A Few Tips for Growing Huge Tomatoes

Tomatoes, everyone’s back yard favorite:

Beefsteak Red Tomatoes

Beefsteak Red Tomatoes (Photo: greenmylife.in)

Tomatoes are the single most likely crop to be grown in home gardens throughout the United States. According to the National Gardening Association 86% of US home gardeners will be growing at least one variety of tomato this year.

Are you one of the 86% and if so do you want to grow lots of huge tomatoes this season? Do you wish to be the talk of the gardening neighborhood or possibly even take home a blue ribbon from the fair? You can do it, and for gardeners in Zone 6 and points north there is still plenty of time to get started.

You southern folks may need to scramble just a bit.

Choosing the right tomato:

Naturally you will want to start out with tomatoes that have a chance of setting records. A four ounce early variety or cherry tomato has no chance at all so start with, perhaps, a beefsteak tomato or a big heirloom variety like Brandywine, these give good results. But, if you really want to stack the deck in your favor go with this year’s giant, offered by the Burpee Corporation and known as the Steakhouse tomato.

Folks, this cultivar can produce a brute of a fruit, one which can grow to be three pounds. Tomatoes simply do not get much bigger.

Getting off to a good start:

It is important to start your tomatoes at the proper time. In zone six as an example that will be 10 weeks before the transplant date, which will be four weeks after the last frost date which is about April 20th. When we do the math we find that transplanting time should be around the end of May. Working back ten weeks we find that the second week of March would be a great time to start those tomatoes.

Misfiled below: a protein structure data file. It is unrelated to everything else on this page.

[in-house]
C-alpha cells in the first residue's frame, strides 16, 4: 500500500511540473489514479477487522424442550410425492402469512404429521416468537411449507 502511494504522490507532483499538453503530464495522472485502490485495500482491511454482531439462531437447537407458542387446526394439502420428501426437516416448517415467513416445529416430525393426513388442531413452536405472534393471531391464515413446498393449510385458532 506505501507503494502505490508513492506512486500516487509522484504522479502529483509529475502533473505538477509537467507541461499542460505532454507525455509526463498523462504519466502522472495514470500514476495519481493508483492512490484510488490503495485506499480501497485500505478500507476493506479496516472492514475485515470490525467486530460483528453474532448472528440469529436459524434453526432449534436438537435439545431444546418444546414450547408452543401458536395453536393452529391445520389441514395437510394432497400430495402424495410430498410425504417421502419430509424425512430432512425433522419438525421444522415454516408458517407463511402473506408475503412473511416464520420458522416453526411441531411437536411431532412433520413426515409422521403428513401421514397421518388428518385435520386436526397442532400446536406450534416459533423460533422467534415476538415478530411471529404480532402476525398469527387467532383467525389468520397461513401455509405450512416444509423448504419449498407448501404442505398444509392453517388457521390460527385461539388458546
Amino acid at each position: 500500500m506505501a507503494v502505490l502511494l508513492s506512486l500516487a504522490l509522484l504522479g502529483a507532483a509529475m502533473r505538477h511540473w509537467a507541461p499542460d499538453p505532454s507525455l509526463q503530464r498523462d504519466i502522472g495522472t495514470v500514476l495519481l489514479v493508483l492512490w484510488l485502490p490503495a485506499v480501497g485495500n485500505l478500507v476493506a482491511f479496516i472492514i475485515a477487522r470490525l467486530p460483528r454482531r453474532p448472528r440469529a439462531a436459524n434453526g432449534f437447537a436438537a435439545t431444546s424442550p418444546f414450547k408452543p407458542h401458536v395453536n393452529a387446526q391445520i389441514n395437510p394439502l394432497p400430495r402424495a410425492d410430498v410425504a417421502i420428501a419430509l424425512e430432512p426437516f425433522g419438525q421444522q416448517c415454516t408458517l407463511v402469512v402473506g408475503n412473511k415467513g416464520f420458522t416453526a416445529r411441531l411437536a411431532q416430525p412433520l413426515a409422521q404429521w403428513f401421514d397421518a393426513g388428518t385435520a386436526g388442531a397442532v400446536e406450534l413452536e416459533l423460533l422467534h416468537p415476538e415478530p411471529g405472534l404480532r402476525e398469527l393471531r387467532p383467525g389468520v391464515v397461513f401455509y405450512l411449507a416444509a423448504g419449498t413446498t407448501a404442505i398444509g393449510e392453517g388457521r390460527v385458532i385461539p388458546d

Use large pots to allow plenty of root development.

Prep the ground; you are going for the gold here so when the soil becomes workable and dries out sufficiently pre-dig deep and wide, two feet deep by thirty inches around. Allow four feet on center between plants when you space the holes.

Refill the holes with a mixture of your garden soil, sifted compost, a handful of specialized tomato fertilizer, powdered eggshells and Epsom salt. Mound the filling high, it will settle before you are ready to plant.

When you do plant the young tomatoes, be sure to submerge part of the stem beneath the soil as well as the roots. Roots will spring out from the buried stem, and this is a good thing.

The minutia of it all:

Here is the part most gardeners cannot do. Ruthlessly pinch off or prune the extra shoots and greenery from your tomato plants, you want to grow tomato fruit, not leaves and stems. This will go against the grain of most gardeners and there is some controversy about the practice. If you want huge tomatoes, however, this is the road to take.

Keep the plants well weeded and watered. Many gardeners stake their tomatoes and this is fine. Other gardeners weed in minute detail and then put down a thick layer of straw and let the tomatoes sprawl on top of this layer. This is also good but you must do one or the other. Given the potential size of these tomatoes “straw and sprawl” may be best.

Twice during the season treat the plants to a generous foliar spray featuring kelp or fish emulsion.

Watch for pesky insect pests, although healthy plants should really have little trouble.

There is work involved and no mistake, but you are going for the biggest tomatoes you have ever grown or which many people will ever have seen the pay-off may justify the extra time and effort.

Oh and where are you going to hang that blue ribbon by the way?

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Mac Pike
 

Mac writes about gardening, cultivation, and sometimes produces uniquely humorous articles from Zone 6. Mac enjoys finding new and interesting ways to accomplish growing and competing with bears in wooded Northern New Jersey.

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